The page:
Peter ZandstraPhD, FRSC, University Professor, Director of Medicine by Design

Contact Info

T. (416) 978-8888
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Room 1116

Research Interests

Stem Cells and Regenerative Medicine, Cell Therapy, Computational Biology, Immune Engineering, Bioprocess Engineering


  • Massachusetts Institute of Technology, Cambridge, MA, U.S., Research Fellow in Bioengineering and Environmental Health, 1997-1998.
  • University of British Columbia, PhD in Chemical Engineering and Biotechnology, 1997.
  • McGill University, BEng in Chemical Engineering and Biotechnology, 1992.


  • Institute of Biomaterials and Biomedical Engineering, University of Toronto.
  • Department of Chemical Engineering and Applied Chemistry, University of Toronto.
  • McLaughlin Centre for Molecular Medicine, University of Toronto.
  • McEwen Centre for Regenerative Medicine, Toronto.
  • Interim Executive Director, Medicine by Design.
  • Chief Scientific Officer, Centre for the Commercialization for Regenerative Medicine, Toronto.


Stem Cell Bioengineering Approaches to Generate Specialized Cells for Therapeutic Applications


There are two main motivations driving our research on stem cells. First and foremost, we have a desire to contribute to the health and welfare of Canadians and people all over the world. Second, we are interested in tackling complex health problems using bioengineering approaches.

Stem cells hold enoa Neural tissue derived from stem cells rmous potential as a renewable source of cells for use in a variety of regenerative medicine applications. However significant challenges remain in translating their demonstrated biological properties into robust and effective therapies. Living cells present an opportunity to develop therapeutics such as tissue repair and regeneration, metabolic support, immunomodulation, and gene replacement affecting every organ system to tackle medical problems that cannot be treated with small or biological molecule drugs.

The use of live human cells as a therapeutic modality is by no means a new concept; blood transfusions have been in clinical practice for almost 200 years, the first successful solid-organ transplant (kidney) was performed over 50 years ago, and bone marrow reconstitution following myeloablative conditioning (the only currently available stem cell therapy) was first performed (albeit clinically unsuccessfully) in 1959.  However, despite the huge expectations, only a handful of cell therapy products currently exist on the market (fibroblasts and keratinocyte-based products for skin burns and ulcerations) because the vast majority of products are in pre-clinical and clinical development.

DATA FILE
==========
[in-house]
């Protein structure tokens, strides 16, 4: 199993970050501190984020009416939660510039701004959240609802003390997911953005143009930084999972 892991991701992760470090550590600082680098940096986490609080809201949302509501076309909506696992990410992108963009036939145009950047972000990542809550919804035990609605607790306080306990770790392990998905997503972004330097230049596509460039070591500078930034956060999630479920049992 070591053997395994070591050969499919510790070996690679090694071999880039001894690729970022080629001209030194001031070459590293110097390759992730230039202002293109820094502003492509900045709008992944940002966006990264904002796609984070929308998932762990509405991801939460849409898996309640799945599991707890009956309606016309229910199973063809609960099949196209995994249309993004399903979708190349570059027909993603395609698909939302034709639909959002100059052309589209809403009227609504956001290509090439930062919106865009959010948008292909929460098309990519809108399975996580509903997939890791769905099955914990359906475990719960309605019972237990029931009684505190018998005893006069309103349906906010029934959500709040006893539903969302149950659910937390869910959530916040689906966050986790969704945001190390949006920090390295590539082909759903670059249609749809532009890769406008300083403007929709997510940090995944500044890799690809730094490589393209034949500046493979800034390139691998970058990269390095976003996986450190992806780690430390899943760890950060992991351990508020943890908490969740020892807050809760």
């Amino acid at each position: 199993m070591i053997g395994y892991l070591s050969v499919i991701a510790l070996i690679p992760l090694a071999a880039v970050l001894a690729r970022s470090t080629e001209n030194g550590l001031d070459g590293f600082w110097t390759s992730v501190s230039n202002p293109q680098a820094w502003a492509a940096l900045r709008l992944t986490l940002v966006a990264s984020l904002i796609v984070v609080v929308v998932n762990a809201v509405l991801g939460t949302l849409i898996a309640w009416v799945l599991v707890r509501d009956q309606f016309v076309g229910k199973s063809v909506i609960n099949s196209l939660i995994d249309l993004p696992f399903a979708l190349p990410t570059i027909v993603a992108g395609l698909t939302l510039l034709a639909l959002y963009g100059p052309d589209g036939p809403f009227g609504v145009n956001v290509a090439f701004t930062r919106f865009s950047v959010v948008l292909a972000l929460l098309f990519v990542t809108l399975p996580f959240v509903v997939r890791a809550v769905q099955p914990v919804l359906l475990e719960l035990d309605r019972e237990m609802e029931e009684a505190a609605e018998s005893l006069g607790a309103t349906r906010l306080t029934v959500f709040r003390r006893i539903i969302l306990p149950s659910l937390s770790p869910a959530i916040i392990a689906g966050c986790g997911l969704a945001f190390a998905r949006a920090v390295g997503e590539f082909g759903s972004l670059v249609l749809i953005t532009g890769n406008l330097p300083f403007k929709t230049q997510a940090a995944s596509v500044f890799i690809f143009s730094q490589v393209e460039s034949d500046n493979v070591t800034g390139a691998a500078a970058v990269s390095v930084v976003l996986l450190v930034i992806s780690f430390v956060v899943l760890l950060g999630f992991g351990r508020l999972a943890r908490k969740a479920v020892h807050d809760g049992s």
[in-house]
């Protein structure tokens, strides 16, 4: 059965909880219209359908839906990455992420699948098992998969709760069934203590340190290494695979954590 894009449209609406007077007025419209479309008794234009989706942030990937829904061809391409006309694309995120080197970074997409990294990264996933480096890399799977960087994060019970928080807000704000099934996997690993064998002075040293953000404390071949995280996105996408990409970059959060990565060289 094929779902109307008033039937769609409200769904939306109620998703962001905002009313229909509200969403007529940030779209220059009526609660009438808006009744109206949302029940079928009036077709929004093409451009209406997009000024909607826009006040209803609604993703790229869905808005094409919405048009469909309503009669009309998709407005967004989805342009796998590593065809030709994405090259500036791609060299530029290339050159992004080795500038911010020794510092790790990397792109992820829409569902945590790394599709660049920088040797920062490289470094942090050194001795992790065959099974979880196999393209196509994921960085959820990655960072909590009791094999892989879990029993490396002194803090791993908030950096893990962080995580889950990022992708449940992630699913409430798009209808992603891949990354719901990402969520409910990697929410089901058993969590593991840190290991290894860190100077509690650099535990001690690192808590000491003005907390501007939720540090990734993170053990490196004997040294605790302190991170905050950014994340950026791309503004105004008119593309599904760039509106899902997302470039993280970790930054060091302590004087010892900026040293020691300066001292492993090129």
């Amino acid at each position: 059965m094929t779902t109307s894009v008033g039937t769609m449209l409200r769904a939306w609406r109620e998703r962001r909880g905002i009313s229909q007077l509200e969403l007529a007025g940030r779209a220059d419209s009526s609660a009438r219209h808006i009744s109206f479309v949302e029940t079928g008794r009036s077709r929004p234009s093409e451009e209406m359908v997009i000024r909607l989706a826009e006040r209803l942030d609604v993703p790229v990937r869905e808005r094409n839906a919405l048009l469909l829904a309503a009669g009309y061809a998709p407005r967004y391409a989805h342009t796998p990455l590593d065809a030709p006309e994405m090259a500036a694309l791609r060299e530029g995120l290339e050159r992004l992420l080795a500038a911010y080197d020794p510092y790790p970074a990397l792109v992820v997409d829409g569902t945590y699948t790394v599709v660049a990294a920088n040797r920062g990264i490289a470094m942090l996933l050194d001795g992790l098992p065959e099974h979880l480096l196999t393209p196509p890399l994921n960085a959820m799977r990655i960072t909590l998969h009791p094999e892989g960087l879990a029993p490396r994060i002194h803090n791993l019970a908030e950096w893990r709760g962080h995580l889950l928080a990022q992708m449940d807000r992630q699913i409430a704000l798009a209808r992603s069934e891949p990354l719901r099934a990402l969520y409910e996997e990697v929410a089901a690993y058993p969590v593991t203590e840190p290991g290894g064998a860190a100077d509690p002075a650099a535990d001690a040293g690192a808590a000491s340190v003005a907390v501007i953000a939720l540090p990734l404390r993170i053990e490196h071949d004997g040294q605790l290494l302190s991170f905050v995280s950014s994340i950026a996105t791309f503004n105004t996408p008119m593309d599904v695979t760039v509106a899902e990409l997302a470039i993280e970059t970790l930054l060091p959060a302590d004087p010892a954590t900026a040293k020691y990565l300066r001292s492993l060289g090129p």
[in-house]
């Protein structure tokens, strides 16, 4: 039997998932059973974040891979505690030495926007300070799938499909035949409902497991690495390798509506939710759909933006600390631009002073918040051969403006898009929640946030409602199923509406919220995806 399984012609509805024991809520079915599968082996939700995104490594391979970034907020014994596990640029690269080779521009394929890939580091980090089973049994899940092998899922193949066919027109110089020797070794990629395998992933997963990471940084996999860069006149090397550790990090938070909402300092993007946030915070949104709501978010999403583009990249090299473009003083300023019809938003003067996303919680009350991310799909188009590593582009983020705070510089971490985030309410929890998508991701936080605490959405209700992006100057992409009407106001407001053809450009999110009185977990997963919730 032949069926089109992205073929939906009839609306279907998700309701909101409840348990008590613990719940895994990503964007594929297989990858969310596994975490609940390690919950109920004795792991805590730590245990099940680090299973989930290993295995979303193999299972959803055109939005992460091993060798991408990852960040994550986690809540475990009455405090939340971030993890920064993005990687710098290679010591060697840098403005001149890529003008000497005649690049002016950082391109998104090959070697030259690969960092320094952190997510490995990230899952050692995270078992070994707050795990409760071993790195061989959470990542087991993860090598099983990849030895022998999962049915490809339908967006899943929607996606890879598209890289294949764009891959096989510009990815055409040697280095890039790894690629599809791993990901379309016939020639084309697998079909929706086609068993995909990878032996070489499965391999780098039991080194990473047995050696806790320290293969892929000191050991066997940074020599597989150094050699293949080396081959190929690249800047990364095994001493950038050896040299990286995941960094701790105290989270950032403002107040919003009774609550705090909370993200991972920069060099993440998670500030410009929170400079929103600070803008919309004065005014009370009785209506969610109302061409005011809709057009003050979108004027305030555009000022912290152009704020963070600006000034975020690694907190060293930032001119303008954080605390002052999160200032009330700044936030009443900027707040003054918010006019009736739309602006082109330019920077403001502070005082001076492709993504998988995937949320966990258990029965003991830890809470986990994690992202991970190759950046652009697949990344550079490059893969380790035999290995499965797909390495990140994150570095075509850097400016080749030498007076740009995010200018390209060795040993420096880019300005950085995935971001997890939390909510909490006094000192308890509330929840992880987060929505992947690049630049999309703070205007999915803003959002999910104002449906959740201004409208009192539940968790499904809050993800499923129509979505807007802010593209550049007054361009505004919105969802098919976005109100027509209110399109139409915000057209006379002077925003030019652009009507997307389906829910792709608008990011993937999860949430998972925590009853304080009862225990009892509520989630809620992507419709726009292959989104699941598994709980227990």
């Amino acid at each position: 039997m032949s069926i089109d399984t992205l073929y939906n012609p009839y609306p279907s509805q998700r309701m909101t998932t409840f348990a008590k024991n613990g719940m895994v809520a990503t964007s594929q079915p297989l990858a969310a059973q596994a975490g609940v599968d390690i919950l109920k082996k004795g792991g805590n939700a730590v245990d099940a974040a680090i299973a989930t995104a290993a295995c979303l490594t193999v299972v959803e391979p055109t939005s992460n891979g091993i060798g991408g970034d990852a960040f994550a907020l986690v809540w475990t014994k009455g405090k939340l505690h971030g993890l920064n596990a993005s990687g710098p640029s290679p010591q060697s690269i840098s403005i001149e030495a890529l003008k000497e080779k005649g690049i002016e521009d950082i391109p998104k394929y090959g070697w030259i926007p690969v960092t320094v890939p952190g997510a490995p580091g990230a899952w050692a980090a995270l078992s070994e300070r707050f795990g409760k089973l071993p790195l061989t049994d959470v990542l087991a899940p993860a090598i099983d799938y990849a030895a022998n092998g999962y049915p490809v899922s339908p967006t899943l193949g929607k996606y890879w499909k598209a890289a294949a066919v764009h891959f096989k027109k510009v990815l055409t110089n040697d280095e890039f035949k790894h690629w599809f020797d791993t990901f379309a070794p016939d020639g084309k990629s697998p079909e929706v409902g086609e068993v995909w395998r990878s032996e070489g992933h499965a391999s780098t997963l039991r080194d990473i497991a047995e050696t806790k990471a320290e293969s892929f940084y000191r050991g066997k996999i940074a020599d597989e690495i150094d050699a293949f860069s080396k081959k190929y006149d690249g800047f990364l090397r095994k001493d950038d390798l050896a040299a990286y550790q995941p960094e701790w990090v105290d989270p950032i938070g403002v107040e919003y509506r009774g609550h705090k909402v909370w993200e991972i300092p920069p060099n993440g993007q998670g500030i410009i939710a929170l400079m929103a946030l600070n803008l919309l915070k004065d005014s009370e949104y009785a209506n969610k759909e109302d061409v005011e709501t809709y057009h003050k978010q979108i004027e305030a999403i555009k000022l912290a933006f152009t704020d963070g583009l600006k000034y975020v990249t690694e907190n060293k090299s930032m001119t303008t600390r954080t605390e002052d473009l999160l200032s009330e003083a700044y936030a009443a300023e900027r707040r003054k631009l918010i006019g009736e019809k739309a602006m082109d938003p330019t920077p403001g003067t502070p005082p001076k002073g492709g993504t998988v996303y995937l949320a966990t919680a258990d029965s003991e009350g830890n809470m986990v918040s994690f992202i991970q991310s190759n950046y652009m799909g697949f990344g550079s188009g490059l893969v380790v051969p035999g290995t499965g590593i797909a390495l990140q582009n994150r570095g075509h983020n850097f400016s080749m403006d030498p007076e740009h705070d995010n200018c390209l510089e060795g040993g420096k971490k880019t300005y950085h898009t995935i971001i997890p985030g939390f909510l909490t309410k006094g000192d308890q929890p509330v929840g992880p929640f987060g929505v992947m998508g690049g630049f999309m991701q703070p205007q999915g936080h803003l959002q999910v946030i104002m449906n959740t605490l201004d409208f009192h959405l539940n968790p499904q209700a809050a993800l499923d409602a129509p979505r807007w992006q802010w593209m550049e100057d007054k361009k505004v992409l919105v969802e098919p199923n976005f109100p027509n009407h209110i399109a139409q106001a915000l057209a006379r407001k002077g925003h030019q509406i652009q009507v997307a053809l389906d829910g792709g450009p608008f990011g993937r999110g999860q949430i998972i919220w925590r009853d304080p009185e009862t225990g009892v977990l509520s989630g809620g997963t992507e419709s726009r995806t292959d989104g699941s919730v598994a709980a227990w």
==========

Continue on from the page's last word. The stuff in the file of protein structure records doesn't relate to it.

What differentiates the new generation of cellular therapeutics currently under development is that investigators are no longer simply processing cells or tissues, but rather designing, engineering and manufacturing cell-based products. Despite these advances, the demand continues to exceed the supply of cell-based products, thereby requiring scalable manufacturing processes.  Bioprocesses that reproducibly and robustly control cell fate would address both the quality requirement for these cell-based products, as well as the critical gap between discovery and commercialization. By utilizing engineering-based approaches such as mathematical modeling, molecular engineering and bioreactor design, our research aims to enable stem cell based therapies and technologies, and thus positively impact health care.

stem cell derived mesendoderm that can form muscles and internal organs In my lab, our research focuses on the generation of functional tissue from adult, embryonic, and induced pluripotent stem cells. Our quantitative, technology-driven approach strives to gain new insights into the fundamental mechanisms that control the fate of stem cells, as well as to develop robust systems for the controlled generation of clinically relevant numbers of functional stem cells and their derivatives. Our work is concentrated specifically on the growth of human blood stem cells and the generation of blood and cardiac cells from pluripotent stem cells. The long-term goal of our work is to generate transplantable blood stem cells and repair damaged tissues such as hearts with stem or progenitor cells.


My lab shares space with the van der Kooy and Audet labs, specializing in stem cell biology and bioengineering respectively. Members of our labs routinely collaborate, communicate and synergize to solve problems. Recently we have interacted with a number of labs in the Donnelly Centre including the Bader, Emili, Blencowe and Chan labs. Being surrounded by other like-minded researchers interested in exploring high-impact applications is very motivating. It is in these multi-disciplinary environments that excellence and innovation can be fostered.